Here’s the thing: the disciples probably didn’t know they were going to see Jesus change when they started to hike up Mount Tabor. They just went. I wonder if we are ready to answer our Savior’s call? Are we ready to look at our world differently as we meet Jesus in the sacraments? Are we ready to see Christ’s dazzling presence in the most vulnerable people in our society?

O God, who on the holy mount revealed to chosen witnesses your well-beloved Son, wonderfully transfigured, in raiment white and glistening: Mercifully grant that we, being delivered from the disquietude of this world, may by faith behold the King in his beauty; who with you, O Father, and you, O Holy Spirit, lives and reigns, one God, for ever and ever. Amen.

Yours faithfully,

Scott Gunn
Executive Director

Photo Credit: Cosmosphilly.com


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Forward Today: Grace and Welcome

In this week’s edition of Forward Today, Scott ponders the importance of welcoming strangers, both in our churches and in our lives.

This Wednesday’s sale features Saint Augustine’s Prayer Book.


Dear friends in Christ,

A couple of days ago I saw a Facebook friend post about her experience visiting a church. Lots of us do that during the summer as we travel. Anyway, her experience was not good. No one spoke with her. No one welcomed her. No one invited her to coffee hour. No one said they’d love to see her again next week. Now, she was just passing through, but her experience does raise an important question. Are we surprised our churches aren’t growing?

red door

My guess is that if I called the church office my friend visited and spoke with the staff or some members, they would assure me that their church is very friendly and welcoming. And they wouldn’t be wrong. I’m sure the regular members there have a wonderful greeting each Sunday. But clearly, this church misses the mark with guests.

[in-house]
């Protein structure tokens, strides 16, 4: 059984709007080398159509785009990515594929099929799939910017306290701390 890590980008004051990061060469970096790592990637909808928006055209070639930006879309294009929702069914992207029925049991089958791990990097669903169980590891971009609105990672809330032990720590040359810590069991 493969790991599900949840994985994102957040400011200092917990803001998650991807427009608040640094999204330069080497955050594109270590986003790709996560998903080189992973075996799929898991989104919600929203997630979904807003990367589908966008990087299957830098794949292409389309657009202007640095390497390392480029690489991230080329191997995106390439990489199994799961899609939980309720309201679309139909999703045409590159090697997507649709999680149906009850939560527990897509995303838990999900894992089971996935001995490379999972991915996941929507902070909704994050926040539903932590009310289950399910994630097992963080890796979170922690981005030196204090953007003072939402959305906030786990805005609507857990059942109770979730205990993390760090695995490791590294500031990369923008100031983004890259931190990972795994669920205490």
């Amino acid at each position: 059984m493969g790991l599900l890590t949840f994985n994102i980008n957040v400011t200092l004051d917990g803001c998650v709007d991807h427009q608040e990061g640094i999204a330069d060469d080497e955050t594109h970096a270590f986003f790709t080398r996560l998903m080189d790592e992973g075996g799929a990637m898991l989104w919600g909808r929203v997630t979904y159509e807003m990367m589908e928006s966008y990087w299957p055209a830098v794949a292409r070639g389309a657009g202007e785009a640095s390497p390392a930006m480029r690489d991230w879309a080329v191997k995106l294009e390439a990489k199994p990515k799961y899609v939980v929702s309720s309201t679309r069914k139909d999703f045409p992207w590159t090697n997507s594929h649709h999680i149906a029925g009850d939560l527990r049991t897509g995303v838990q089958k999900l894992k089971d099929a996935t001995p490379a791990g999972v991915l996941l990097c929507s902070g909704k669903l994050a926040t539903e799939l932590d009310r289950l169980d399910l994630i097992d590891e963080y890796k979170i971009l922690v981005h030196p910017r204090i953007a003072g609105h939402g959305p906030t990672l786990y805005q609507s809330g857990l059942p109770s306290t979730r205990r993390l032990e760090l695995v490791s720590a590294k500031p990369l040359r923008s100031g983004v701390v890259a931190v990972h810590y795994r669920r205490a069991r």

We need to do better. For one thing, welcoming guests is the basic stuff of healthy church development. There are lots of resources out there, from Forward Movement and others, to help with this. But that’s not the best reason to welcome guests. In Matthew 25, we read Jesus’ teaching about welcoming strangers. Now, I’m quite sure Jesus wasn’t thinking of welcoming people to houses of worship when he said that welcoming strangers is a core value for those who want to live righteous lives. But I am also quite sure that welcoming strangers is always important, in any setting. Jesus ranks it right up there with feeding the hungry and clothing the naked. Yes, it’s that important.

 

This summer, as you travel, make note of your experience when you visit churches. Are you learning things that you can bring home? And how is your congregation welcoming strangers? Can you improve? Welcoming strangers and offering hospitality is great fun — and the wonderful side effect is that our churches will begin to grow.

 

Yours faithfully,
 
Scott Gunn
Executive Director

 


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Forward Today: From Generation to Generation

In this week’s edition of Forward Today, Scott reflects on how scripture is an intergenerational way to learn about and experience God’s love.

This Wednesday’s sale features The Path: Family Storybook.


Dear friends in Christ,

Last week, as I wrote here, I was at the Episcopal Youth Event in Oklahoma. It was a grand event with 1,300 teenagers and adults. One of my roles there was to staff the Forward Movement table in the exhibit hall, and I had the chance to have good conversation with lots of folks. There was a good deal of interest in The Path: Family Storybook. It goes with a whole set of resources designed to encourage children, youth, and adults to engage with scripture. The core idea is to present the stories of scripture in a way that reveals the grand narrative arc of God’s great love for us from the moment of creation, through Jesus Christ, up to today, and for ever.

The Path Family Storybook